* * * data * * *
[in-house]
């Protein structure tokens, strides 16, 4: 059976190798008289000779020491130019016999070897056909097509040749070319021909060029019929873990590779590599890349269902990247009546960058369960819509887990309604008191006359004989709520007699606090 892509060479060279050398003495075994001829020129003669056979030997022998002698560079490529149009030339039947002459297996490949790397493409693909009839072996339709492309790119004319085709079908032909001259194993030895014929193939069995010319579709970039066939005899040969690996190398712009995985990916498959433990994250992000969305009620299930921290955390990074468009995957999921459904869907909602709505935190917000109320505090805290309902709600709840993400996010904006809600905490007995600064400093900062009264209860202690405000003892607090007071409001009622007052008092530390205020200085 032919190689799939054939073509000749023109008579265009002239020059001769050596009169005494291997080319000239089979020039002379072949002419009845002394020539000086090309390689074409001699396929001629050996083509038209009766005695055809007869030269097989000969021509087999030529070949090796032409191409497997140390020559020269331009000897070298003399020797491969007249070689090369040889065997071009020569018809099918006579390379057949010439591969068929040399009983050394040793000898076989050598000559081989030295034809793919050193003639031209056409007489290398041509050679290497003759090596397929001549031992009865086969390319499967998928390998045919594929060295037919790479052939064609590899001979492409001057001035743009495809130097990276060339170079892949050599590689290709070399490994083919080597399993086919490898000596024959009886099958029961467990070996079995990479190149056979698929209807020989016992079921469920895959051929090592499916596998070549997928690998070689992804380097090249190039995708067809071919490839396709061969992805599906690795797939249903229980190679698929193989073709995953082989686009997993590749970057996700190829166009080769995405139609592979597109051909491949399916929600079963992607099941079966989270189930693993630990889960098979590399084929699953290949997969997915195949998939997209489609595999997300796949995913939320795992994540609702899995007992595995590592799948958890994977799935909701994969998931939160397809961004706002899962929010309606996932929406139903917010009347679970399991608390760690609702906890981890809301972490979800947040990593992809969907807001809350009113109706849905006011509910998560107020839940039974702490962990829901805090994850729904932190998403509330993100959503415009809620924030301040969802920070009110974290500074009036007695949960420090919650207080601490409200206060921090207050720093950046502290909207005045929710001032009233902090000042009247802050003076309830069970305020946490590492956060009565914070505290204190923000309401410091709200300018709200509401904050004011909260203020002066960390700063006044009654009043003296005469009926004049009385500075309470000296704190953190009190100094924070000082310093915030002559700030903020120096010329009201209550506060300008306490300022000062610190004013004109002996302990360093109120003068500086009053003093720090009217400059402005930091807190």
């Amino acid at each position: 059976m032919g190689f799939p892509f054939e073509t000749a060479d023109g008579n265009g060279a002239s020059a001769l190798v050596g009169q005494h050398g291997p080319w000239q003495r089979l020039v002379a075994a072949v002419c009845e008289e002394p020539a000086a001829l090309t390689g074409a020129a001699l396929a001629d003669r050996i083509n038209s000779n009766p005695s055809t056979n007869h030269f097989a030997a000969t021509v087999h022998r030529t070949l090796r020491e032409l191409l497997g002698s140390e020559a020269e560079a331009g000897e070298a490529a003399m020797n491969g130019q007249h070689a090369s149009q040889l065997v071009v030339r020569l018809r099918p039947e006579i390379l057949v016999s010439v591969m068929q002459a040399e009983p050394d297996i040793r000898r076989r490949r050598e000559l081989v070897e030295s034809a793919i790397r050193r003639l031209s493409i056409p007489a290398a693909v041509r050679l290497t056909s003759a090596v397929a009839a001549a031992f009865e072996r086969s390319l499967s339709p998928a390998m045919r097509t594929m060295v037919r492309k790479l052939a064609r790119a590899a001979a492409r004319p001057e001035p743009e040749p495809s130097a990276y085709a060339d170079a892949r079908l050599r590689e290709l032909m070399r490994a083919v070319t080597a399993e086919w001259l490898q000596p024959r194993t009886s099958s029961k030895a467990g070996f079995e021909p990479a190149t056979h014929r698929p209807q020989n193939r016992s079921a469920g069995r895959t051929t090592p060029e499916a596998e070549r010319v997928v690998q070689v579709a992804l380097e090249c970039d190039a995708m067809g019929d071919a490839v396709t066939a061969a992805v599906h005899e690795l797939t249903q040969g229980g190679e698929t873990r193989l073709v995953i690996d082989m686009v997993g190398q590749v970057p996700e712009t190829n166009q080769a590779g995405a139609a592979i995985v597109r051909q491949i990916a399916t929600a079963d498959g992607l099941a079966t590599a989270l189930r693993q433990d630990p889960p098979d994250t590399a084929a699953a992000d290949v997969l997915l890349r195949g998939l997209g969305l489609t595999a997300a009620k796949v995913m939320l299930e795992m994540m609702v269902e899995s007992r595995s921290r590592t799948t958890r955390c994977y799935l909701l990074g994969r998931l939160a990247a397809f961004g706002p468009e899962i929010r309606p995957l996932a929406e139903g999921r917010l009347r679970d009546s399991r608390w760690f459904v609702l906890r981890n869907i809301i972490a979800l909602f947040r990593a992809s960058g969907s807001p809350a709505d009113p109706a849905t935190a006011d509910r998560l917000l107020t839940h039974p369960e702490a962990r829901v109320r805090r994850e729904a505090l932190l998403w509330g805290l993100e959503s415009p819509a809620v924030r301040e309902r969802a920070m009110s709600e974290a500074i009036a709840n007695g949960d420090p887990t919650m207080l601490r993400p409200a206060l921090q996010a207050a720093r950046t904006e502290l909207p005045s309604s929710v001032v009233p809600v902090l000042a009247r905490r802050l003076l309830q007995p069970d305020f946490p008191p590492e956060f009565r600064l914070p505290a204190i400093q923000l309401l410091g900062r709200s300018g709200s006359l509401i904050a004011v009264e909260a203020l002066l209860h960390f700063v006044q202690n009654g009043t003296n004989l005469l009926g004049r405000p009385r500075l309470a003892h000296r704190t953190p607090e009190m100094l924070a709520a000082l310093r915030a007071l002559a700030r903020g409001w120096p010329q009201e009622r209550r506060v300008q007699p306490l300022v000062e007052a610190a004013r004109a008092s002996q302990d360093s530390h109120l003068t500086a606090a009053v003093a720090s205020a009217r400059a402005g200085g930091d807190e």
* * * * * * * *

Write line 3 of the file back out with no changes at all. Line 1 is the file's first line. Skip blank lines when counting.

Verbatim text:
């Amino acid at each position: 059976m032919g190689f799939p892509f054939e073509t000749a060479d023109g008579n265009g060279a002239s020059a001769l190798v050596g009169q005494h050398g291997p080319w000239q003495r089979l020039v002379a075994a072949v002419c009845e008289e002394p020539a000086a001829l090309t390689g074409a020129a001699l396929a001629d003669r050996i083509n038209s000779n009766p005695s055809t056979n007869h030269f097989a030997a000969t021509v087999h022998r030529t070949l090796r020491e032409l191409l497997g002698s140390e020559a020269e560079a331009g000897e070298a490529a003399m020797n491969g130019q007249h070689a090369s149009q040889l065997v071009v030339r020569l018809r099918p039947e006579i390379l057949v016999s010439v591969m068929q002459a040399e009983p050394d297996i040793r000898r076989r490949r050598e000559l081989v070897e030295s034809a793919i790397r050193r003639l031209s493409i056409p007489a290398a693909v041509r050679l290497t056909s003759a090596v397929a009839a001549a031992f009865e072996r086969s390319l499967s339709p998928a390998m045919r097509t594929m060295v037919r492309k790479l052939a064609r790119a590899a001979a492409r004319p001057e001035p743009e040749p495809s130097a990276y085709a060339d170079a892949r079908l050599r590689e290709l032909m070399r490994a083919v070319t080597a399993e086919w001259l490898q000596p024959r194993t009886s099958s029961k030895a467990g070996f079995e021909p990479a190149t056979h014929r698929p209807q020989n193939r016992s079921a469920g069995r895959t051929t090592p060029e499916a596998e070549r010319v997928v690998q070689v579709a992804l380097e090249c970039d190039a995708m067809g019929d071919a490839v396709t066939a061969a992805v599906h005899e690795l797939t249903q040969g229980g190679e698929t873990r193989l073709v995953i690996d082989m686009v997993g190398q590749v970057p996700e712009t190829n166009q080769a590779g995405a139609a592979i995985v597109r051909q491949i990916a399916t929600a079963d498959g992607l099941a079966t590599a989270l189930r693993q433990d630990p889960p098979d994250t590399a084929a699953a992000d290949v997969l997915l890349r195949g998939l997209g969305l489609t595999a997300a009620k796949v995913m939320l299930e795992m994540m609702v269902e899995s007992r595995s921290r590592t799948t958890r955390c994977y799935l909701l990074g994969r998931l939160a990247a397809f961004g706002p468009e899962i929010r309606p995957l996932a929406e139903g999921r917010l009347r679970d009546s399991r608390w760690f459904v609702l906890r981890n869907i809301i972490a979800l909602f947040r990593a992809s960058g969907s807001p809350a709505d009113p109706a849905t935190a006011d509910r998560l917000l107020t839940h039974p369960e702490a962990r829901v109320r805090r994850e729904a505090l932190l998403w509330g805290l993100e959503s415009p819509a809620v924030r301040e309902r969802a920070m009110s709600e974290a500074i009036a709840n007695g949960d420090p887990t919650m207080l601490r993400p409200a206060l921090q996010a207050a720093r950046t904006e502290l909207p005045s309604s929710v001032v009233p809600v902090l000042a009247r905490r802050l003076l309830q007995p069970d305020f946490p008191p590492e956060f009565r600064l914070p505290a204190i400093q923000l309401l410091g900062r709200s300018g709200s006359l509401i904050a004011v009264e909260a203020l002066l209860h960390f700063v006044q202690n009654g009043t003296n004989l005469l009926g004049r405000p009385r500075l309470a003892h000296r704190t953190p607090e009190m100094l924070a709520a000082l310093r915030a007071l002559a700030r903020g409001w120096p010329q009201e009622r209550r506060v300008q007699p306490l300022v000062e007052a610190a004013r004109a008092s002996q302990d360093s530390h109120l003068t500086a606090a009053v003093a720090s205020a009217r400059a402005g200085g930091d807190e």